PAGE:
tiful, and here I should like well to fix my dwelling." He little thought that, instead of being his dwelling, it was so soon to be his burial-place. As they were preparing to go on board, they descried on the sandy beach three hillocks, which, on a near approach, were found to be three canoes, and under each three Skrellings (Esquimaux). A fight ensued : eight of the Skrellings were killed; the ninth escaped with his canoe. Afterward a numerous party rushed upon them from the interior of the bay, and discharged arrows at them. Thorwald and his party endeavored to shield themselves by raising little screens on the ship's side, and the Skrellings at length retired, but not till Thorwald had re ceived a wound under the arm from an arrow. Finding the wound to be mortal, he said to his followers, “ I now advise you to prepare for your departure as soon as possible, but me ye shall bring to the promontory where I thought it good to dwell ; it may be that it was a prophetic word which fell from my mouth about my abiding there for a season ; there shall ye bury me, and plant a cross at my head and also at my feet, and call the place Krossanes (Crossness) in all time coming." He died, and they buried him as he had directed. (Krossanes is, in all probability, Gurnet Point.) After this they rejoined their companions at Leifsbooths, where they spent the winter ; but in the spring of 1005 set sail for Greenland to communicate to Leif the fate of his brother.

When the circumstance of the death and burial of Thorwald was made known in Greenland, Thorstein, Eric's third son, determined on making a voyage to Vineland to fetch his brother's body. He equipped the same ship, and was accompanied by his wife Gudrida : but his design was frustrated; for, after having been tossed about and driven they knew not whither during the whole summer, they landed in the western settlements of Greenland, where Thorstein shortly after died. In the spring Gudrida returned to Ericsford.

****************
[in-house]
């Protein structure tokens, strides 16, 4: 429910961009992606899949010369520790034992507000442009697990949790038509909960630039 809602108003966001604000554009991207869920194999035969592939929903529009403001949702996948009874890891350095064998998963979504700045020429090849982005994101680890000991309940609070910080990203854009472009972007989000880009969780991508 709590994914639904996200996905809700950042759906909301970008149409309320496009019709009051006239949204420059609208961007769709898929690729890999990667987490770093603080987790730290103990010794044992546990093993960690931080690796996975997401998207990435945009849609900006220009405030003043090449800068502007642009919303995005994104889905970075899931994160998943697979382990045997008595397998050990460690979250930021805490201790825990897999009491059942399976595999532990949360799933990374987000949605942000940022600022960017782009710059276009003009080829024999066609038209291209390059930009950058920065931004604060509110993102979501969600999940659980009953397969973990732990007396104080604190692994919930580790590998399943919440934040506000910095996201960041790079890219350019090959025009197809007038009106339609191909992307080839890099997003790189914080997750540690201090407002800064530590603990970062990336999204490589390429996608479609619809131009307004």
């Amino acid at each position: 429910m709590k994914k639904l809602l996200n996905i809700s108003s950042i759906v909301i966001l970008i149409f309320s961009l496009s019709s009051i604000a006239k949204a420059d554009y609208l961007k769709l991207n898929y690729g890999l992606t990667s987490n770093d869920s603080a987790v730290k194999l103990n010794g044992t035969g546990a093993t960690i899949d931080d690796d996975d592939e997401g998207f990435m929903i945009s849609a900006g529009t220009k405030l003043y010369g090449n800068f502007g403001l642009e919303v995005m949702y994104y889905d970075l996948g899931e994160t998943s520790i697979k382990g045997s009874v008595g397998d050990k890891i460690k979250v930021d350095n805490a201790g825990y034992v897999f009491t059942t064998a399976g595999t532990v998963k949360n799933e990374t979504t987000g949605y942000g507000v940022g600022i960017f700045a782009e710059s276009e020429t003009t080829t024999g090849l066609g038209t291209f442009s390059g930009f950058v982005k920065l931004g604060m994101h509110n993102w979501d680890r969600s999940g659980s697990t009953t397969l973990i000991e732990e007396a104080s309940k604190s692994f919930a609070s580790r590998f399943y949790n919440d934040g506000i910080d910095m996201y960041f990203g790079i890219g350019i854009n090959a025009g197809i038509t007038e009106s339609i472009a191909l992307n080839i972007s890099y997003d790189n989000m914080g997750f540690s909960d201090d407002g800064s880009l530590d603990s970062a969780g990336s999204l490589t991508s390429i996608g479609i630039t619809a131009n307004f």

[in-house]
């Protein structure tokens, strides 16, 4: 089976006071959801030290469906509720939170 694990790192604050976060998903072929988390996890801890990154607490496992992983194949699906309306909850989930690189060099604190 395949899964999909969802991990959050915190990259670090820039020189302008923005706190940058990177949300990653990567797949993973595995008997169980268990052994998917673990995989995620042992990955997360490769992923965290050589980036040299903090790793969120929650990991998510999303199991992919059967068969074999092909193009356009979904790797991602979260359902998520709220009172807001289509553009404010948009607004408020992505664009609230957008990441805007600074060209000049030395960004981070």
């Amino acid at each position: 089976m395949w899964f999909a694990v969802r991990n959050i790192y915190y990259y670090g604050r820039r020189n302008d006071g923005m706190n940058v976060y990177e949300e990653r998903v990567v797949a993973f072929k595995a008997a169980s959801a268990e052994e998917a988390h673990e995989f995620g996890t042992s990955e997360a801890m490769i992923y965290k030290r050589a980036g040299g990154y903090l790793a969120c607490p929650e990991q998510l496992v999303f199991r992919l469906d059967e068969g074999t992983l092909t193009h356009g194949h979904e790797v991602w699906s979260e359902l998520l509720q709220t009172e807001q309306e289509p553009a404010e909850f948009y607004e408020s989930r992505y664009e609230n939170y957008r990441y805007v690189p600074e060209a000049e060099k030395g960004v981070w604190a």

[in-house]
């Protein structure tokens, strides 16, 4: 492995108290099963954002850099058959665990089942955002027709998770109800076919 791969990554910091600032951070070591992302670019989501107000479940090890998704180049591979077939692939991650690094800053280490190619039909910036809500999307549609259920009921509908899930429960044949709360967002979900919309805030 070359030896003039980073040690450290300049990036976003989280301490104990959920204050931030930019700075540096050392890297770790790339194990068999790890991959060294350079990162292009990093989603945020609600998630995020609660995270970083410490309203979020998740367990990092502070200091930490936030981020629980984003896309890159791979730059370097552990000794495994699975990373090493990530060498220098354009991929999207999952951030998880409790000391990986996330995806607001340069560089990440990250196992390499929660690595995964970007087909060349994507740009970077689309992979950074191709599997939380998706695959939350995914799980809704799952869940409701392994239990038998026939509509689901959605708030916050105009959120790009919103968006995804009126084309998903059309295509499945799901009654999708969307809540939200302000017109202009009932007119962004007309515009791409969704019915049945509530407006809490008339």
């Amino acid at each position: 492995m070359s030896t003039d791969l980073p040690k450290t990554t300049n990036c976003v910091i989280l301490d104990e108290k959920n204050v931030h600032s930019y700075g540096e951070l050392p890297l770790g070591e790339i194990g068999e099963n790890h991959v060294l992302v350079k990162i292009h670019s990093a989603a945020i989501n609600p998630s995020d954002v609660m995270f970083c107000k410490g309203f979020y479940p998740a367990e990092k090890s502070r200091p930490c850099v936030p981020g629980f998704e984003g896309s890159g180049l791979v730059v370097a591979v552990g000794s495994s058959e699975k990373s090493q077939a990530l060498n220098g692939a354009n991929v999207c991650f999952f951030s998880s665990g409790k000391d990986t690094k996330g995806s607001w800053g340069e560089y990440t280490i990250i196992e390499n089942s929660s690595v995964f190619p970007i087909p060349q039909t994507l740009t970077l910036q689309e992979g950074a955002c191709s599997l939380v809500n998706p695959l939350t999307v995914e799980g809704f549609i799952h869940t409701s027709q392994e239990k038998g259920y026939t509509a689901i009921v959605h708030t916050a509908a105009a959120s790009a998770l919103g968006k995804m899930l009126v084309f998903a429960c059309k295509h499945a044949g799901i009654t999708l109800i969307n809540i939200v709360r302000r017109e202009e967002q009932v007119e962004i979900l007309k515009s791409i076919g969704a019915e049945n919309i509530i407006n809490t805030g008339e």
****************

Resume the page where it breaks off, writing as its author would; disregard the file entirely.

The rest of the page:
This unsuccessful expedition was soon after followed by another, on a larger scale than any of the preceding ones; for it happened that, in the summer of 1006, two ships arrived from Iceland, the one commanded by Thorfinn Karlsefne, a wealthy and powerful man, of illustrious birth; the other by Biarne Grimolfson. Thorfinn was accompanied by Snorre Thorbradson, and Biarne by Thorhall Gamlason. At this time a festival was held at Brattalid, on which occasion the Vineland voyage was the leading topic of conversation, and Thorfinn, being captivated by Gudrida, asked and obtained the consent of her brother-in-law, Leif, to their union, which took place in the course of the winter. On the celebration of these nuptials the Vineland voyage was again the subject of discussion, and Karlsefne was prevailed on, by his wife Gudrida and others, to prosecute a voyage thither and plant a colony. Accordingly three ships were fitted out, and all kinds of live stock taken on board. The first ship was commanded by Thorfinn Karlsefne and Snorre Thorbradson, the second by Biarne Grimolfson and Thorhall Gamlason, and the third by Thorward, who had married Freydisa, the natural daughter of Eric the Red. They mustered one hundred and sixty men, and, being furnished with what was necessary for the occasion, departed in the spring of 1007. After touching at Helluland and Markland, they came to Kialarnes (the Nauset of the Indians), where the trackless deserts, long beaches, and sands, so much excited their wonder, that they called them Furdustrandir (Wonder strands). They passed these, and came to a firth which ran far into the country, and which they called Straumfiördr (Stream firth). On the shore of this firth they landed : the country was beautiful, and they made preparations for a winter residence ; but Thorhall wished to go in quest of Vineland in a north direction. Karlsefne, however, decided on going to the southwest. Thorhall, therefore, with eight men, quitted them, and was driven by westerly gales to the coast of Ireland, where, according to some accounts, they were taken and made slaves. Karlsefne and those that remained with him, in all one hundred